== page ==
Sphere Studios moving to Los Angeles

Sphere Studios is leaving the UK for Los Angeles, Audio Pro International‘s sister title Music Week has reported.

Founder Francesco Cameli and his team have begun gutting the central London facility, which has attracted an array of big-name artists during its 13 years in business, including Queen, Genesis, Eric Clapton, Elton John, Mariah Carey and Muse. Adele’s record-breaking 21 was also recorded at Sphere.

“I’ve lived here for 33 years of my life now. I just find [the music industry in the UK] stale and stagnant,” Cameli told Music Week when asked about the move.

“A lot of what I enjoy doing – and a lot of what I built Sphere to do – is not really what the industry in this town [London] is interested in anymore, in so far as all the great organic recording seems to have moved elsewhere.

“It feels very much as though everything that comes through the door now needs to be as cheap as possible and people don’t really care whether it sounds any good because it doesn’t matter, almost.”

Cameli added that the decision was not for financial reasons, as the facility has performed very well in recent years, according to the studio’s chief: “We’ve been busy. We have seven production rooms and they’ve been full 100 per cent of the time for 13 years,” he revealed.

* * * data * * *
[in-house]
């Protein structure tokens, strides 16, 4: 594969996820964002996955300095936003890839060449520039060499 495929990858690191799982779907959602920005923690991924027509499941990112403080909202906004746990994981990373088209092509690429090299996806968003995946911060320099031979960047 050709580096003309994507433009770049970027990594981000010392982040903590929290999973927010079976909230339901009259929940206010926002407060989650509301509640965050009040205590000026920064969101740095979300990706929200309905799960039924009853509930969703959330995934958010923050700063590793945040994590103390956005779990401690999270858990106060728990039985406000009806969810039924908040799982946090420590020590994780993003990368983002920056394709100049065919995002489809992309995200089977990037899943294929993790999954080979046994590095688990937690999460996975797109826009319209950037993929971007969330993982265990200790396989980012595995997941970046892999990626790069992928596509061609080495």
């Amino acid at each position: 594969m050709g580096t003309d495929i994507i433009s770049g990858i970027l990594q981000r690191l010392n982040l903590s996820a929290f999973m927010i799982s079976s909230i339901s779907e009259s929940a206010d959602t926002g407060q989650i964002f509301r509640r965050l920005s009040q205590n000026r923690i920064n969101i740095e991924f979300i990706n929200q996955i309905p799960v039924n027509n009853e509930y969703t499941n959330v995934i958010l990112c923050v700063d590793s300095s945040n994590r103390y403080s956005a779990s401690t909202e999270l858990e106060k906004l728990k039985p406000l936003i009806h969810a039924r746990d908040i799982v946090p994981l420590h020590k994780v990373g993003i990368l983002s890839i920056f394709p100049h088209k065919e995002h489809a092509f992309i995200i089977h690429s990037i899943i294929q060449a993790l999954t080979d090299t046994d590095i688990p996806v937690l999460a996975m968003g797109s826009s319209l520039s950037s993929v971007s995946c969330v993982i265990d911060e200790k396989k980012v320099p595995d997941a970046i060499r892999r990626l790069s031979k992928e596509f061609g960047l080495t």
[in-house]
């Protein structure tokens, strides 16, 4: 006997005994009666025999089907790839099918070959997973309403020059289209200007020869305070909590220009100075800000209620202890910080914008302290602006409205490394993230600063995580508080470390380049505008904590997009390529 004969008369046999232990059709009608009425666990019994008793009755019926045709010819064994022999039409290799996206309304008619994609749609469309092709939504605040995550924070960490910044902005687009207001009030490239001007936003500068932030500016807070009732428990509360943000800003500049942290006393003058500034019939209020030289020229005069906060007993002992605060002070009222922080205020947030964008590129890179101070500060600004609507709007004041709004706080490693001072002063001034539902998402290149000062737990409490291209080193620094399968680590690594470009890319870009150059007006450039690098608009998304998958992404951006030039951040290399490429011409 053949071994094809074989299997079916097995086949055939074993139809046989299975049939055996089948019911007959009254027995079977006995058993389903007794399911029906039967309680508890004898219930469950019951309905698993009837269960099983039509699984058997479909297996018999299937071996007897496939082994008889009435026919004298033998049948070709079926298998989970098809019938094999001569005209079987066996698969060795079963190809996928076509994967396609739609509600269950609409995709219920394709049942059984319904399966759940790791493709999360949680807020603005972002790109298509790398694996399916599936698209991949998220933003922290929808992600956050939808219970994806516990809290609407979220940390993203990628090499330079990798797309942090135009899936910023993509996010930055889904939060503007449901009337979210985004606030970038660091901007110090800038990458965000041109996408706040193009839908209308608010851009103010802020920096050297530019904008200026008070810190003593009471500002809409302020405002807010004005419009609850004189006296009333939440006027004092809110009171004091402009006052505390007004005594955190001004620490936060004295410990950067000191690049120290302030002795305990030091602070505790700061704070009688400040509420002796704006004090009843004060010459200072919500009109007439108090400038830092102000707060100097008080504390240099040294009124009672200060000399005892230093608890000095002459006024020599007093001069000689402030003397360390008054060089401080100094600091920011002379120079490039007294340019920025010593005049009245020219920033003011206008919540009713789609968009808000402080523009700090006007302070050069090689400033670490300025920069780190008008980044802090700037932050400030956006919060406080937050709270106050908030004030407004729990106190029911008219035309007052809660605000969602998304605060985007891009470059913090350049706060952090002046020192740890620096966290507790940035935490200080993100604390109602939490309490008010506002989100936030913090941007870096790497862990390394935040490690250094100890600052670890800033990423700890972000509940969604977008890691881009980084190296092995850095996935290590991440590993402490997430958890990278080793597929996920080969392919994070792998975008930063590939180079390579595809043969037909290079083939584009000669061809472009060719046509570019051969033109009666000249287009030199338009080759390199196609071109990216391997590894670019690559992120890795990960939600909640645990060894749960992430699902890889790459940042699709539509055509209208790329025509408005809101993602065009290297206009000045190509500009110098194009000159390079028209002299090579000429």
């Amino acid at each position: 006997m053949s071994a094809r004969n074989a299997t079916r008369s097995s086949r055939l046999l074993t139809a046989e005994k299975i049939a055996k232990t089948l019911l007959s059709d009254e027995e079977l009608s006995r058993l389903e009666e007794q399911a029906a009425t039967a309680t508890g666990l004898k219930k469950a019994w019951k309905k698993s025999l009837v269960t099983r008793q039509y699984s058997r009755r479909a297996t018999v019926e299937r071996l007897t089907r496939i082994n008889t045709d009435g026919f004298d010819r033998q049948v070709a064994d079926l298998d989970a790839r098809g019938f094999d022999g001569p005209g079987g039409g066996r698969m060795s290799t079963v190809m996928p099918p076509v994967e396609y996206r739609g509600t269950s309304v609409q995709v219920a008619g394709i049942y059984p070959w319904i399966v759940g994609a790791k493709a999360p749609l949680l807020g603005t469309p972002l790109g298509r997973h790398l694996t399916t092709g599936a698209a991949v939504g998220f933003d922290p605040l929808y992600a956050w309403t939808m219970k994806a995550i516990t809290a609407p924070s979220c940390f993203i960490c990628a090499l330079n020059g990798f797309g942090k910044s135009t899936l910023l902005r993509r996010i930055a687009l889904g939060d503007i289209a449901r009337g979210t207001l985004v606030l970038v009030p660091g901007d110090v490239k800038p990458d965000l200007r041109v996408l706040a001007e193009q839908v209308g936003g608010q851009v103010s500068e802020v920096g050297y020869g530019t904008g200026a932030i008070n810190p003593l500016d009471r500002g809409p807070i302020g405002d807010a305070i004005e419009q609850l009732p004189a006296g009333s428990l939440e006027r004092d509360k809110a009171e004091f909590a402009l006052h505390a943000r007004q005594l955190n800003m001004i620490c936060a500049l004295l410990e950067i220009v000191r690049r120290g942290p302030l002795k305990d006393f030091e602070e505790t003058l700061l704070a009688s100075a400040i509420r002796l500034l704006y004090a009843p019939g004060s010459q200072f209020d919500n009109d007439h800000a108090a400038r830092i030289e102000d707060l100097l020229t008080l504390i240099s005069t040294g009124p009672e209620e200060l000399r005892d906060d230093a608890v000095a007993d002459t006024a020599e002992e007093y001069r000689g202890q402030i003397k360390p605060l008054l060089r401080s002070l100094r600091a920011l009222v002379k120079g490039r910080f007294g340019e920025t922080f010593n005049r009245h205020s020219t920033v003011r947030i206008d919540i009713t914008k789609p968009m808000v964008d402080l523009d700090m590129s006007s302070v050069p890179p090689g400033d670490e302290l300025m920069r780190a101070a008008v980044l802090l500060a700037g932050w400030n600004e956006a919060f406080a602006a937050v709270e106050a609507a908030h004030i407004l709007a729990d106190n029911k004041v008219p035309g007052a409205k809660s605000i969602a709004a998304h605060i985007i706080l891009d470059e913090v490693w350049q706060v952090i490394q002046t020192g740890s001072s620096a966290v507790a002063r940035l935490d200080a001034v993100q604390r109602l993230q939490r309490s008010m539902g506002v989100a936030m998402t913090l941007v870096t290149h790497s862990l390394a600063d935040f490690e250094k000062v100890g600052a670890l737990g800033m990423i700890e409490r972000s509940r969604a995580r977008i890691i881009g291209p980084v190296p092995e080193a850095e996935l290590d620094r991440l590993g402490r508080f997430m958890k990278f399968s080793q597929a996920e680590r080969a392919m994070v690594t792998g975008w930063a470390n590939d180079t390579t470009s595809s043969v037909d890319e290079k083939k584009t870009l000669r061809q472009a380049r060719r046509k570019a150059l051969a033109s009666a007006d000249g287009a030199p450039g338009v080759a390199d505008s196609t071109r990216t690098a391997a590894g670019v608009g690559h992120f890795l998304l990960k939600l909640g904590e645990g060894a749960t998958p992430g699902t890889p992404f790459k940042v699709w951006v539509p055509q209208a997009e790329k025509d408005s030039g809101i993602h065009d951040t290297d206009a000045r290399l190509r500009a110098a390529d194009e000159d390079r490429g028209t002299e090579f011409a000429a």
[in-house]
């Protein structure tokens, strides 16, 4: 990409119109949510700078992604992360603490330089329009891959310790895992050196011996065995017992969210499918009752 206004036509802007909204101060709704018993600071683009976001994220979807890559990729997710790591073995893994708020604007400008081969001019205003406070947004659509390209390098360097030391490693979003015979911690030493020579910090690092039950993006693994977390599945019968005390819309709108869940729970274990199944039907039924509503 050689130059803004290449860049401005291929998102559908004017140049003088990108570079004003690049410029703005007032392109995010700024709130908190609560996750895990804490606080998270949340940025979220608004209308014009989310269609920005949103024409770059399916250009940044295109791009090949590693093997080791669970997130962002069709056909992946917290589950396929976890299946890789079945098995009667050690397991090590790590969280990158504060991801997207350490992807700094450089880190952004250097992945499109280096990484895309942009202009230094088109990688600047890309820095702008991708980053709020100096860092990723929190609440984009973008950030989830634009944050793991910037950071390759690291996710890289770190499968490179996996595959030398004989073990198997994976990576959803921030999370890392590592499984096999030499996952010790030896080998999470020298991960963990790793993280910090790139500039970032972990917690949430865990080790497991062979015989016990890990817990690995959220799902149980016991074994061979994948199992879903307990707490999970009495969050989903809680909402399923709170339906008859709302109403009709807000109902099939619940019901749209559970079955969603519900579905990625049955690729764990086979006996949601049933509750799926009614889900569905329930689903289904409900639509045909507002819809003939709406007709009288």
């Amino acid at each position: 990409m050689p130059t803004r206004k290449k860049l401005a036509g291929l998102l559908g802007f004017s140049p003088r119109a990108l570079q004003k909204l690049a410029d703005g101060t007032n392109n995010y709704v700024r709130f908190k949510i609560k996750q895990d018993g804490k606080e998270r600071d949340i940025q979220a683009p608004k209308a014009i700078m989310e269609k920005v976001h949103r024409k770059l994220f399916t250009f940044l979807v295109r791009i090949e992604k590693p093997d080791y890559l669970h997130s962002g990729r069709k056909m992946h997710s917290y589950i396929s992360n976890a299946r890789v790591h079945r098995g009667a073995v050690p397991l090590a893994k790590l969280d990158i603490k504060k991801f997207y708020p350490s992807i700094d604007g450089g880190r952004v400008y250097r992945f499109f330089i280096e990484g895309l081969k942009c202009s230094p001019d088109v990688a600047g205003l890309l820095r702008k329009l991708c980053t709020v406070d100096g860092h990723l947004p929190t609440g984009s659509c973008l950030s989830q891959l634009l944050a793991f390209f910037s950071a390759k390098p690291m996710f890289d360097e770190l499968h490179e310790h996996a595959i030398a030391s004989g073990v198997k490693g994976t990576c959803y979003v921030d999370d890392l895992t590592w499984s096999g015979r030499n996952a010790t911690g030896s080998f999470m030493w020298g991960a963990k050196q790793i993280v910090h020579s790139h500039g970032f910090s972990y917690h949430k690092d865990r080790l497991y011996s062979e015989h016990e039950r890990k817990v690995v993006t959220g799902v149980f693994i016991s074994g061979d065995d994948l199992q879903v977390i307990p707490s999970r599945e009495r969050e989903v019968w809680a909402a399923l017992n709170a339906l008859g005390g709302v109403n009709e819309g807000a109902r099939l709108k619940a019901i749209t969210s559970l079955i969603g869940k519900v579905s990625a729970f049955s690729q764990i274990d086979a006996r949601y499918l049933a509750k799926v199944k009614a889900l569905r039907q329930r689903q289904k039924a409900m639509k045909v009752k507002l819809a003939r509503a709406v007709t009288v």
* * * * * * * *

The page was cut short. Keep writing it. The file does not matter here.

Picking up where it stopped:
The apparent lack of support available in the UK is another reason: “If you look at our client list, some of the biggest bands on the planet have been through here and yet in 13 years of trading we have not so much as once had a tip of the hat from the industry to say it’s a good place.”

Cameli will partner with a “big rock producer” in the US and will build the new Sphere from scratch. “We found a very nice, very big empty building and it’s perfect for shaping internally exactly as we want,” he stated.

The studios’ founder did talk to several potential buyers in the UK but didn’t receive a good enough offer.

“We’re a successful studio and we’re at the top of our game; we have been for a while,” he said. “I’m going to close the studio on my terms when we’re at the top of the curve rather than letting it rot. And the thought of handing it on to someone else and watching it rot from afar was not that appealing either.”

He has also not ruled out working with the UK music industry from LA in the future: “Anyone who wants to make a decent sounding record in a good room is more than welcome,” Cameli concluded.

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